Wasserman led the way to Angell’s door. The two patrolmen were standing behind him, one with his gun drawn and aimed at the door, the other with his crowbar at the ready.

Wasserman heard the chanting clearly through the apartment door. He knocked.

“Mr. Angell! Open up, please. Police!” The chanting continued.

“Angell, we’re coming in!” The chanting continued.

Wasserman turned to the patrolman with the crowbar and nodded, stepping aside but keeping his gun drawn on the door.

The crowbar easily slid through the jamb and the door, and the cop slowly pried the door open. It had been locked, but there was no chain so there was a good chance there was no one inside.

Just as the door was pried loose, the patrolman stopped. Wasserman changed position so that he was on the right side of the door. The other

patrolman, gun raised, stood on the left. Wasserman looked up and down the door jamb, trying to see if there were any trip wires or booby traps, but it was too dark. Instead, the sound of chanting only grew louder.

He motioned to the other patrolman for his flashlight. Aiming it through the slightly opened door he could see inside the entire apartment. It was bleak, barely furnished. No sign of a trip wire, timer, or anything vaguely electrical or mechanical. It could have been a monk’s cell on Mount Athos. But there was movement.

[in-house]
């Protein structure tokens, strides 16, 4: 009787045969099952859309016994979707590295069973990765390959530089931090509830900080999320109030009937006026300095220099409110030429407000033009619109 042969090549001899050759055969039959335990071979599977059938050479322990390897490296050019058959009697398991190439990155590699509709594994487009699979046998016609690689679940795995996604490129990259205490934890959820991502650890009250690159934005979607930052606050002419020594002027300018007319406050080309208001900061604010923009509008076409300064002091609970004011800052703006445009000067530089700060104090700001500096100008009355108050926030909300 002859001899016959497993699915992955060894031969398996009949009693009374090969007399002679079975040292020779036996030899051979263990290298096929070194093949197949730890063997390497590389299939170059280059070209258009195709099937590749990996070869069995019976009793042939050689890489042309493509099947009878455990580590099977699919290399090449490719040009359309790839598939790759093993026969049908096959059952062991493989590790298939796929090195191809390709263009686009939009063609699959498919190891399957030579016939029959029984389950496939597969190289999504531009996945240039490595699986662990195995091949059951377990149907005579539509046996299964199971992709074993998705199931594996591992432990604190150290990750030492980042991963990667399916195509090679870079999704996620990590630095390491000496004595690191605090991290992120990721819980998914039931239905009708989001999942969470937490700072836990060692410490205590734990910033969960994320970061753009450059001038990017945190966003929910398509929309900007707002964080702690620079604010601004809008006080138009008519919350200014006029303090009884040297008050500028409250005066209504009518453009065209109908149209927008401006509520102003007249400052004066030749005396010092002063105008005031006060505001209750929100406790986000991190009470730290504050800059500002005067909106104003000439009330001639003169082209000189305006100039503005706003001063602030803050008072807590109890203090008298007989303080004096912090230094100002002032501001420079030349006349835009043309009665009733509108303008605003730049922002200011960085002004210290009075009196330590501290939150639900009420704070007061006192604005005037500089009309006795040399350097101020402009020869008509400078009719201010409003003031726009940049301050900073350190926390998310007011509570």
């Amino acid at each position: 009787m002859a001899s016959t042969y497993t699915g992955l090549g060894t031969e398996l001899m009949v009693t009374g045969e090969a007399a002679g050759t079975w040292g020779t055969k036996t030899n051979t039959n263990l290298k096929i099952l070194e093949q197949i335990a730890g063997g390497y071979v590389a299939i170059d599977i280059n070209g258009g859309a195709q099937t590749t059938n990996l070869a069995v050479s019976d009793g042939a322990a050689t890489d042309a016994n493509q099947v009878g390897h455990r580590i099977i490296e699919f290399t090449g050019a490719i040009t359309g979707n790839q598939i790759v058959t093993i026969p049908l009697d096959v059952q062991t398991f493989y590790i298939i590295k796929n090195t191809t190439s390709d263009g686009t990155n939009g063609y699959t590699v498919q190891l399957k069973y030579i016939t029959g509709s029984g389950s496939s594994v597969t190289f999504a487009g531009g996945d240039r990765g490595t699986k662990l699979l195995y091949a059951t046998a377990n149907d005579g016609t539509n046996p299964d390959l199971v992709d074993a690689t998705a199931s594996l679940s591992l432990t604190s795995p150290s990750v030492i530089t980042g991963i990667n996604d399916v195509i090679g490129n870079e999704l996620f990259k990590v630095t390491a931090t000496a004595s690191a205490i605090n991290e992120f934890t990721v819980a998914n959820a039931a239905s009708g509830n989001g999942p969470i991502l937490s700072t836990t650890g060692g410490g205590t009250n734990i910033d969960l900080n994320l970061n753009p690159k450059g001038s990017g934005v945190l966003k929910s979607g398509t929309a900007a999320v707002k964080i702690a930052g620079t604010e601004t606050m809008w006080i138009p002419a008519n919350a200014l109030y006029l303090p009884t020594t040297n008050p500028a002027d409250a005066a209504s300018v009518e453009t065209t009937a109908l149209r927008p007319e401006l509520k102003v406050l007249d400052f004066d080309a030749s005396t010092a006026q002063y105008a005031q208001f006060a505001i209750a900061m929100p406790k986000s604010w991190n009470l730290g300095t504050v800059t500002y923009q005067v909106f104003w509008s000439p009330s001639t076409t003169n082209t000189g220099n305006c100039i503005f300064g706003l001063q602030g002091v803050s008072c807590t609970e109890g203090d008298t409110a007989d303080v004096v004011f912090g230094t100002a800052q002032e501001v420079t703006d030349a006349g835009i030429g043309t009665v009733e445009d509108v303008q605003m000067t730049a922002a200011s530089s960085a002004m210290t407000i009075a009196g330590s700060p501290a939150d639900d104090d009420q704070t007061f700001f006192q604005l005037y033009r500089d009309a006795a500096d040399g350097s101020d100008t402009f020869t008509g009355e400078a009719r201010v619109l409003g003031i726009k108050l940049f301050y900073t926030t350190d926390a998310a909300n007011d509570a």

Something was spinning on the tabletop.

Monroe got through to one of his network, an FBI agent in New York City who worked in counter-intelligence on the China desk. After a few minutes of waiting on the line he found out that the call had to do with noise coming from an apartment at that address. Strictly a nuisance call. Nothing vaguely terrorist or intelligence related as far as could be seen. There were three officers at the scene, one a detective and two patrolmen. The agent promised to let Monroe know if there were any developments, but that it was probably a radio playing too loud or a party getting out of control.

Monroe thanked the agent and hung up, but he was worried. He didn’t believe in coincidences. Someone was sending a message. Or something.


Wasserman and his two patrolmen dropped to the floor and covered their heads and necks with their hands. And waited.

Nothing happened. The chanting started to wind down just as it was getting light outside. The sound of an object spinning could now be heard along with the chant, and it was slowing down as well.

Wasserman raised his head and peered into the room. He got up and motioned to the two men to follow him into the apartment.

As they stood there, guns drawn, the Syrian incantation bowl, the “demon trap,” began to end its spin in a wobble on the table. As it did so, the sound of chanting also dissipated. The bowl wobbled … wobbled … and then came to a stop.